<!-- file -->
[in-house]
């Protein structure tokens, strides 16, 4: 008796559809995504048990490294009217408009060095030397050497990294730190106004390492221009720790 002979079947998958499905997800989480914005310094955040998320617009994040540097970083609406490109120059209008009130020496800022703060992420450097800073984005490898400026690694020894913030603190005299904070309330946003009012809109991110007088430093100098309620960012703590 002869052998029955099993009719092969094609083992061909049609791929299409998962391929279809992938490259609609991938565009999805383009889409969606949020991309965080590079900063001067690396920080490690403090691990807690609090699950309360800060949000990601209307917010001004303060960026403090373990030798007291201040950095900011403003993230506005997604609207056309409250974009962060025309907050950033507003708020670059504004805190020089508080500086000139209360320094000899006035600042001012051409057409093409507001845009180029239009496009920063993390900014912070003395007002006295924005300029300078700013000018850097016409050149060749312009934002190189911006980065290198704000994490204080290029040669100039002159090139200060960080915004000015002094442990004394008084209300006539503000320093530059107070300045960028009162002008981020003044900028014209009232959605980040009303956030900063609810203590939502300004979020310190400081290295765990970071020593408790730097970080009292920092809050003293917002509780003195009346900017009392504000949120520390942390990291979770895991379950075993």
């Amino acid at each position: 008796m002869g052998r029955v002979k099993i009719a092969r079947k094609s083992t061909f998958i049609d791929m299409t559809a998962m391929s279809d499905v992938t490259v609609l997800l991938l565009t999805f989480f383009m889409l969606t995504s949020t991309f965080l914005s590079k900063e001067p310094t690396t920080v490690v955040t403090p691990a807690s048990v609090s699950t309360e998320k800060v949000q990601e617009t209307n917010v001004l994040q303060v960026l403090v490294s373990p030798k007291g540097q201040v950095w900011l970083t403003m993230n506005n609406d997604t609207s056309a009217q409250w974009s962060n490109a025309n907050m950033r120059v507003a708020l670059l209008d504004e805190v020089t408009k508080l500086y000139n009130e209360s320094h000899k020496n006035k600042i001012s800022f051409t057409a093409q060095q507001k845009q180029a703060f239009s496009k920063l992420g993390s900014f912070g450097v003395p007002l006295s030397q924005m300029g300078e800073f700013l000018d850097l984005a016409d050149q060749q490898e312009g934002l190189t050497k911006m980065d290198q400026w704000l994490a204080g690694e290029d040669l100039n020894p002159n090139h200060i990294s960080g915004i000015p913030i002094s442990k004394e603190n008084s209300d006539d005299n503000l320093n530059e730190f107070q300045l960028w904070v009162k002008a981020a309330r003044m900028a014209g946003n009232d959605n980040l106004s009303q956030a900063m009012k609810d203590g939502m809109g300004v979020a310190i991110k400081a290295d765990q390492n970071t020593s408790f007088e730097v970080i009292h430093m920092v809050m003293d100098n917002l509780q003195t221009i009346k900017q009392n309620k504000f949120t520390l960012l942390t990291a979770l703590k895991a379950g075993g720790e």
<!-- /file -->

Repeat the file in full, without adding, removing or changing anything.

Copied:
[in-house]
């Protein structure tokens, strides 16, 4: 008796559809995504048990490294009217408009060095030397050497990294730190106004390492221009720790 002979079947998958499905997800989480914005310094955040998320617009994040540097970083609406490109120059209008009130020496800022703060992420450097800073984005490898400026690694020894913030603190005299904070309330946003009012809109991110007088430093100098309620960012703590 002869052998029955099993009719092969094609083992061909049609791929299409998962391929279809992938490259609609991938565009999805383009889409969606949020991309965080590079900063001067690396920080490690403090691990807690609090699950309360800060949000990601209307917010001004303060960026403090373990030798007291201040950095900011403003993230506005997604609207056309409250974009962060025309907050950033507003708020670059504004805190020089508080500086000139209360320094000899006035600042001012051409057409093409507001845009180029239009496009920063993390900014912070003395007002006295924005300029300078700013000018850097016409050149060749312009934002190189911006980065290198704000994490204080290029040669100039002159090139200060960080915004000015002094442990004394008084209300006539503000320093530059107070300045960028009162002008981020003044900028014209009232959605980040009303956030900063609810203590939502300004979020310190400081290295765990970071020593408790730097970080009292920092809050003293917002509780003195009346900017009392504000949120520390942390990291979770895991379950075993």
């Amino acid at each position: 008796m002869g052998r029955v002979k099993i009719a092969r079947k094609s083992t061909f998958i049609d791929m299409t559809a998962m391929s279809d499905v992938t490259v609609l997800l991938l565009t999805f989480f383009m889409l969606t995504s949020t991309f965080l914005s590079k900063e001067p310094t690396t920080v490690v955040t403090p691990a807690s048990v609090s699950t309360e998320k800060v949000q990601e617009t209307n917010v001004l994040q303060v960026l403090v490294s373990p030798k007291g540097q201040v950095w900011l970083t403003m993230n506005n609406d997604t609207s056309a009217q409250w974009s962060n490109a025309n907050m950033r120059v507003a708020l670059l209008d504004e805190v020089t408009k508080l500086y000139n009130e209360s320094h000899k020496n006035k600042i001012s800022f051409t057409a093409q060095q507001k845009q180029a703060f239009s496009k920063l992420g993390s900014f912070g450097v003395p007002l006295s030397q924005m300029g300078e800073f700013l000018d850097l984005a016409d050149q060749q490898e312009g934002l190189t050497k911006m980065d290198q400026w704000l994490a204080g690694e290029d040669l100039n020894p002159n090139h200060i990294s960080g915004i000015p913030i002094s442990k004394e603190n008084s209300d006539d005299n503000l320093n530059e730190f107070q300045l960028w904070v009162k002008a981020a309330r003044m900028a014209g946003n009232d959605n980040l106004s009303q956030a900063m009012k609810d203590g939502m809109g300004v979020a310190i991110k400081a290295d765990q390492n970071t020593s408790f007088e730097v970080i009292h430093m920092v809050m003293d100098n917002l509780q003195t221009i009346k900017q009392n309620k504000f949120t520390l960012l942390t990291a979770l703590k895991a379950g075993g720790e």